A learning curve this steep is always going to cause suspicion. A South African teen named Caster Semenya outran her competition in the women's 800 meters at the world championships on Wednesday by more than two seconds. Her time of 1 minute, 55.45 seconds clipped more than a second off the 1:56.72 she ran just three weeks ago to win the African Junior Championships - which was more than eight seconds faster than the 2:04.23 Semenya ran last October to win the 2008 Commonwealth Youth Games.
But the cloud hovering over those performances has nothing to do with performance-enhancing drugs - at least not yet. It's about whether the 18-year-old should be allowed to compete against women.
It's too early to say whether Semenya's story is one that's too good to be true. Track and field's governing body will weigh in with a decision on that soon enough. The shame is that it's been dirtied up already.
In the days following what should have been her grand achievement, Semenya has been humiliated and kept under wraps. Her family and countrymen are outraged. Her competitors aren't certain what to think.
"If none of it's true, I feel very sorry for her," said Jennifer Meadows of Britain, who took bronze in the 800 meters.
But a moment later, Meadows added, "Nobody else in the world can do that sort of time at the moment. She obviously took the race by storm."
Semenya's tale begins with a tomboy who always wore pants to school, didn't mind playing rough, and endured plenty of taunts from the boys she regularly competed against in a poor village 300 miles north of Johannesburg. The head of her secondary school thought Semenya was a boy until Grade 11.
What no one doubted is that once Semenya got serious about running, right about the time she entered college, she was eye-popping fast.
"If you go to the athletics track, you're sure to find her there," said Morris Gilbert, a media consultant for TuksSport, the University of Pretoria's sports department. "I don't think she had really good training before she came to the university."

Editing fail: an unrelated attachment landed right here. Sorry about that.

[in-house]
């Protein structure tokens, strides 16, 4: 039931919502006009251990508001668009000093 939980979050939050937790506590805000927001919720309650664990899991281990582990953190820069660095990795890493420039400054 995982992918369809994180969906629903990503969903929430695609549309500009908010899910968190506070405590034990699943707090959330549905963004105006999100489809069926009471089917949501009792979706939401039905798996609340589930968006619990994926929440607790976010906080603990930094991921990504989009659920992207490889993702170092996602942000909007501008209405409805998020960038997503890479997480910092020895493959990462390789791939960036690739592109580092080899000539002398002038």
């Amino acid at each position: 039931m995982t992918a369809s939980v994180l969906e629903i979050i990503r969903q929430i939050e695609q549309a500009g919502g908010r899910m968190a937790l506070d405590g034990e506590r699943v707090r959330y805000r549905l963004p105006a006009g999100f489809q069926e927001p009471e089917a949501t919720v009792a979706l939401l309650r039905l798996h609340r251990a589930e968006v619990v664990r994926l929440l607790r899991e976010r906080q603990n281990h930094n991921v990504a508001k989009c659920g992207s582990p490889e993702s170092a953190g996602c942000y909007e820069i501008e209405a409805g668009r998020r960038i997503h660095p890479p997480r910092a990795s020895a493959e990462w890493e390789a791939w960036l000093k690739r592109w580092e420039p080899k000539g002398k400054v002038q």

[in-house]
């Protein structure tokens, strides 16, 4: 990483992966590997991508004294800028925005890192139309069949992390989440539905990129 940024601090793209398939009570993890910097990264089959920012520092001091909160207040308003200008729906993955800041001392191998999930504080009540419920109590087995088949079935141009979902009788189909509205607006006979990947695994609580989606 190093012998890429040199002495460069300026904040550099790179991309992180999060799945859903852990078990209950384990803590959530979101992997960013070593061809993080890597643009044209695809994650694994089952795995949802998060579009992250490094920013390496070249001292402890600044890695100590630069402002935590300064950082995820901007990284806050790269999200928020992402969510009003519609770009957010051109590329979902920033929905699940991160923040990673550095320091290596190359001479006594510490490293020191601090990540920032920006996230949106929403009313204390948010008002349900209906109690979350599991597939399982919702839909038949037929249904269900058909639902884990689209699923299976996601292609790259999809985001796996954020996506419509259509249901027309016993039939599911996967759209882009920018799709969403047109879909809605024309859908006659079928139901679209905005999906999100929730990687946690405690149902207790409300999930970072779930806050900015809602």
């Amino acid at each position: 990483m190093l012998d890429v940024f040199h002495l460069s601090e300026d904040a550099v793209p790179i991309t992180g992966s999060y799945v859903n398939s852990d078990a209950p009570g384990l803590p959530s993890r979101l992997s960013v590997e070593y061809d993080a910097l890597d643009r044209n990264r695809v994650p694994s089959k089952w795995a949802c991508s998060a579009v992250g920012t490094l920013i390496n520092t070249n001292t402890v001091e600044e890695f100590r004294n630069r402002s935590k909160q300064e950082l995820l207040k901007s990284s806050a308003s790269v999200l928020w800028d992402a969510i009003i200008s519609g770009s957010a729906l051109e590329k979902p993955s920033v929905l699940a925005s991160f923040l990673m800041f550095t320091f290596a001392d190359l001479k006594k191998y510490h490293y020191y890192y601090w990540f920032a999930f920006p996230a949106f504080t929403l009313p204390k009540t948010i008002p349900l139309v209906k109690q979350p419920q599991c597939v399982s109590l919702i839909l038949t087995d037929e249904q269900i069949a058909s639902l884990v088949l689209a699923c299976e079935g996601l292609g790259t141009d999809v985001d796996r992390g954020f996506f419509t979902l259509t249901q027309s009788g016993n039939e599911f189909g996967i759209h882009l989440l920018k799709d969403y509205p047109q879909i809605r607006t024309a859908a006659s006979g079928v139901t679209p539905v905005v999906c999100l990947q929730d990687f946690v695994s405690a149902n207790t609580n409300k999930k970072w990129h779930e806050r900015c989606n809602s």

But devotion, hard work and good training, even if it's coupled with the onset of athletic maturity, almost never produce results this fast. Semenya's times so unnerved her competitors that some looked at her muscular build and listened to her deep voice and concluded she wasn't a woman at all.
"They're judging her based on what?" asked South African athletics federation president Leonard Chuene. "Who can give me conclusive evidence? I want someone to do that."
Therein lies the problem.
Any scientist who's studied gender issues can tell you biology doesn't always play by its own rules. The International Olympic Committee dropped mandatory gender exams before the Sydney Games because the standard in place before then - chromosome testing - could be interpreted several ways. In place now is a case-by-case analysis that brings together a gynecologist, endocrinologist, psychologist, an internal medicine specialist and gender expert.
But the IAAF, track and field's governing body, in full accord with IOC policy, will decide Semenya's case according to whether her "conditions ... accord no advantage over other females."
What the rule suggests is that a panel of experts will consider everything from Semenya's genetic markers to her genitalia and then try to decide whether her times fit the profile of the world's fastest woman at 800 meters. It's an educated hunch at best, but at the moment, it's all they have.
IAAF general secretary Pierre Weiss went out of his way to say that testing was ordered because of "ambiguity, not because we believe she is cheating."
But that didn't pacify Semenya's national federation, nor the family that raised her as a girl all her life.
"She is a woman and I can repeat that a million times," her father, Jacob, told the Sowetan newspaper.
"It is God who made her look that way," said Semenya's grandmother, Maputhi Sekgala, who helped raise her.
The IAAF usually initiates gender testing after hearing suspicions from competitors, but the investigations are supposed to be carried out in private. Leaks have already made the process more humiliating than it needed to be. So maybe the only thing we know so far is that the grown-ups in charge could have handled this better.
Jim Litke is a national sports columnist for The Associated Press. Write to him at firstname.lastname@example.org